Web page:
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DHM2708AP. Dambusters - Breaching the Eder Dam by Robert Taylor. <p> Mist and fog swirled eerily over the Eder Lake on the night of 16/17 May 1943 as four specially modified Lancasters of 617 Squadron, under the leadership of Wing Commander Guy Gibson, circled overhead.  Their target, the mighty Eder Dam, was barely visible in the valley below.  Immediately following the successful breach of the Mohne Dam, Gibson had led his remaining aircraft 50 miles to the south-east to hit their second target, the Eder Dam.  Surrounded by high ground with thousand  feet ridges, the Eder was altogether a more testing target.  The Lancaster pilots would need to dive steeply into the gorge that formed the Eder lake before undertaking a steep turn towards the Dam itself.  As if this were not demanding enough in the darkness of night, they then had to fly towards the target at precisely 60ft above the lake at the exact speed of 230mph, before releasing their Barnes Wallace designed hydrostatic bouncing bombs.  Pilots Shannon and Maudsley tried time and again to position their laden bombers correctly before managing to release their weapons – but the dam still held. Now success depended solely on Knight carrying the last bomb! With time and fuel now a concern, Knights first effort to position, like Shannon and Maudsley before him, failed, but his second run favoured the brave. Knight released his bomb with absolute precision, striking the wall at precisely the crucial point. With a tremendous explosion the Eder Dam collapsed before their eyes. Robert Taylors sensational new painting vividly shows the dramatic moment of impact. In the cockpit Knight and flight engineer Ray Grayston fight the controls to clear the dam, combining their physical strength to haul the lumbering Lancaster up and over the dam and to clear the high ground that lies ahead. Below and behind them, the second of Germanys mighty western dams lies finally breached. <p><b>One print available only.</b><b><p> Signed by <a href=profiles.php?SigID=448>Sergeant Raymond E. Grayston (deceased)</a>, <br><a href=profiles.php?SigID=449>Squadron Leader George L. Johnson DFM</a>, <br><a href=profiles.php?SigID=450>Squadron Leader Les Munro DSO DFC RNZAF</a>, <br><a href=profiles.php?SigID=451>Sergeant Frederick E. Sutherland RCAF</a>, <br><a href=profiles.php?SigID=452>Flight Sergeant Grant S McDonald RCAF (deceased)</a> <br>and <br><a href=profiles.php?SigID=454>Corporal Kenneth Lucas (deceased)</a>. <p> Limited edition of 25 Collectors Edition artist proofs. <p> Paper size 36.5 inches x 22 inches (92cm x 56cm)  Image size 30 inches x 14 inches (76cm x 36cm)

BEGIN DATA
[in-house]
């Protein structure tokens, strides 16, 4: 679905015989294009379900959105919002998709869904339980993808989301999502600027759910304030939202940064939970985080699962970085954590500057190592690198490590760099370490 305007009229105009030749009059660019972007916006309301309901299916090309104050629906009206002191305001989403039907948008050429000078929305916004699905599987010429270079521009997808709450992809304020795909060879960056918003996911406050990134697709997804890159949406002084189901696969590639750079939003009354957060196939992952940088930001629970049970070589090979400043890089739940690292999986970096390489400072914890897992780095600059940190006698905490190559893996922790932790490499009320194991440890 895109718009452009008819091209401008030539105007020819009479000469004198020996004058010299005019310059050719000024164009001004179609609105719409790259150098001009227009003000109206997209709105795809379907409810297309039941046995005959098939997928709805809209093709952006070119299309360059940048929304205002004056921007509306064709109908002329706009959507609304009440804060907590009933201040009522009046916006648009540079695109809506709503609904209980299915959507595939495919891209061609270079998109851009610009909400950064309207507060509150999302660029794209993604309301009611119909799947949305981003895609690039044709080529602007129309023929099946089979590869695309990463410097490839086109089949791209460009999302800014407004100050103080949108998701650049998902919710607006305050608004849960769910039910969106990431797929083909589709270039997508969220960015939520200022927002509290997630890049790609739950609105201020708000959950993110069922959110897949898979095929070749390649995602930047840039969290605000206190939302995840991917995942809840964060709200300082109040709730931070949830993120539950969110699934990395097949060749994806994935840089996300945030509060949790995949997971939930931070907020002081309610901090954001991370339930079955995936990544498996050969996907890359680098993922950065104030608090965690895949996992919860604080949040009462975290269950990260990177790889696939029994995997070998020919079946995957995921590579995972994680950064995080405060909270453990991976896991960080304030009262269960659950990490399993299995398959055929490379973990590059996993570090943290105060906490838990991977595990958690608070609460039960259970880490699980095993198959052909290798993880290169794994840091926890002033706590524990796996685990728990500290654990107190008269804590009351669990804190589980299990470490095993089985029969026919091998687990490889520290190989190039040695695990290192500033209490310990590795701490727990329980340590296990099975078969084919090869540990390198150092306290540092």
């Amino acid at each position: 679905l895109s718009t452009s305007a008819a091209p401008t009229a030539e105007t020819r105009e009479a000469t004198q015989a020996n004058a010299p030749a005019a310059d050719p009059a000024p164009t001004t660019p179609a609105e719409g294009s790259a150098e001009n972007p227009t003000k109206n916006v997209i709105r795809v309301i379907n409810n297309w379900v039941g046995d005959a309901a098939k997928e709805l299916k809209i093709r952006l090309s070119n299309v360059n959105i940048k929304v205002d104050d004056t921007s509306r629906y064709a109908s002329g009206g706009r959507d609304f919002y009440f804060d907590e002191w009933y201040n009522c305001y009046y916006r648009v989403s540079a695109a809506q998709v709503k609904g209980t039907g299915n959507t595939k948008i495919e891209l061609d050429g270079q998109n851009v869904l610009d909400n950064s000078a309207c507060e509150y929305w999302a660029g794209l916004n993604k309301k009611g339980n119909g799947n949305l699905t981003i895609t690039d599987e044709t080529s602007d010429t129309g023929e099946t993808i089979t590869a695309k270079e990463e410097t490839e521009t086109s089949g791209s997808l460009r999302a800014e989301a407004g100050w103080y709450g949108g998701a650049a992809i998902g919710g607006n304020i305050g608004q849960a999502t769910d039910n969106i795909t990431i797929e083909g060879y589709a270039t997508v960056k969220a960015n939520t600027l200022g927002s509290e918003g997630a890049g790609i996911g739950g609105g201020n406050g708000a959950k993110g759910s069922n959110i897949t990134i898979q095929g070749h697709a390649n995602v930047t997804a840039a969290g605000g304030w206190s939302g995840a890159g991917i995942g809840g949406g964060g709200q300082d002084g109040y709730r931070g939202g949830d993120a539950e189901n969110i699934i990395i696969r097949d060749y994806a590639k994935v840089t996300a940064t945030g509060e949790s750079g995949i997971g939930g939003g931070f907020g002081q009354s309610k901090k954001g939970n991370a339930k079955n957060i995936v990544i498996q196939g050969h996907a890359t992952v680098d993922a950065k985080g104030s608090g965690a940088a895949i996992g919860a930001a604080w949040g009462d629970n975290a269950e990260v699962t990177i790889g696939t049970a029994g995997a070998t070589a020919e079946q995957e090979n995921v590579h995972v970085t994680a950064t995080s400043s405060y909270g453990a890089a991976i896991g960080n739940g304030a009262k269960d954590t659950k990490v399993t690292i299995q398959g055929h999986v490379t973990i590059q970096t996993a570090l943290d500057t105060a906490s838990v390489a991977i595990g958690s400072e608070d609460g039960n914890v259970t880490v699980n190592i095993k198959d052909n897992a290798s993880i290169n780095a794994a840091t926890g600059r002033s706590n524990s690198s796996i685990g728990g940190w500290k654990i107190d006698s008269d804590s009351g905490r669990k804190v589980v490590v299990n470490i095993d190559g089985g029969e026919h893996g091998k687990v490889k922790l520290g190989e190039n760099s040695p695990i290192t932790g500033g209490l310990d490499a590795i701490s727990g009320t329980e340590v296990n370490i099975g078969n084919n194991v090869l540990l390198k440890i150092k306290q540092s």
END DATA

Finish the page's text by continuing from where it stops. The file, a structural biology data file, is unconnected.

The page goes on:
DHM2050AP.  Bomber Force by Nicolas Trudgian.<p> The tension is electric; slowly they climb to circle the airfield while the entire squadron gets airborne. Below, the countryside reverberates with the sound of roaring Merlin engines. RAF Lancaster bombers of 617 Squadron. <p><b>Last 5 copies of this sold out edition.</b><b><p>Signed by <a href=profiles.php?SigID=883>Group Captain Roy D Max (deceased)</a>, <br><a href=profiles.php?SigID=110>Squadron Leader Malcom Hamilton</a>, <br><a href=profiles.php?SigID=24>Flight Lieutenant R E Knights (deceased)</a> <br>and <br><a href=profiles.php?SigID=627>Squadron Leader T Kearns</a>, in addition to the artist.  <p> Limited edition of 50 artist proofs.  <p>Paper size 31 inches x 24 inches (79cm x 61cm)

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One or more items from this pack is sold out - the pack is no longer available.

Pack 660. Pack of two Lancaster bomber artist proofs by Robert Taylor and Nicolas Trudgian.

PCK0660. Pack of two WW2 British aviation artist proof edition prints by Robert Taylor and Nicolas Trudgian, depicting the RAF Lancaster World War Two bomber aircraft.

Items in this pack :

Item #1 - Click to view individual item

DHM2708AP. Dambusters - Breaching the Eder Dam by Robert Taylor.

Mist and fog swirled eerily over the Eder Lake on the night of 16/17 May 1943 as four specially modified Lancasters of 617 Squadron, under the leadership of Wing Commander Guy Gibson, circled overhead. Their target, the mighty Eder Dam, was barely visible in the valley below. Immediately following the successful breach of the Mohne Dam, Gibson had led his remaining aircraft 50 miles to the south-east to hit their second target, the Eder Dam. Surrounded by high ground with thousand feet ridges, the Eder was altogether a more testing target. The Lancaster pilots would need to dive steeply into the gorge that formed the Eder lake before undertaking a steep turn towards the Dam itself. As if this were not demanding enough in the darkness of night, they then had to fly towards the target at precisely 60ft above the lake at the exact speed of 230mph, before releasing their Barnes Wallace designed hydrostatic bouncing bombs. Pilots Shannon and Maudsley tried time and again to position their laden bombers correctly before managing to release their weapons – but the dam still held. Now success depended solely on Knight carrying the last bomb! With time and fuel now a concern, Knights first effort to position, like Shannon and Maudsley before him, failed, but his second run favoured the brave. Knight released his bomb with absolute precision, striking the wall at precisely the crucial point. With a tremendous explosion the Eder Dam collapsed before their eyes. Robert Taylors sensational new painting vividly shows the dramatic moment of impact. In the cockpit Knight and flight engineer Ray Grayston fight the controls to clear the dam, combining their physical strength to haul the lumbering Lancaster up and over the dam and to clear the high ground that lies ahead. Below and behind them, the second of Germanys mighty western dams lies finally breached.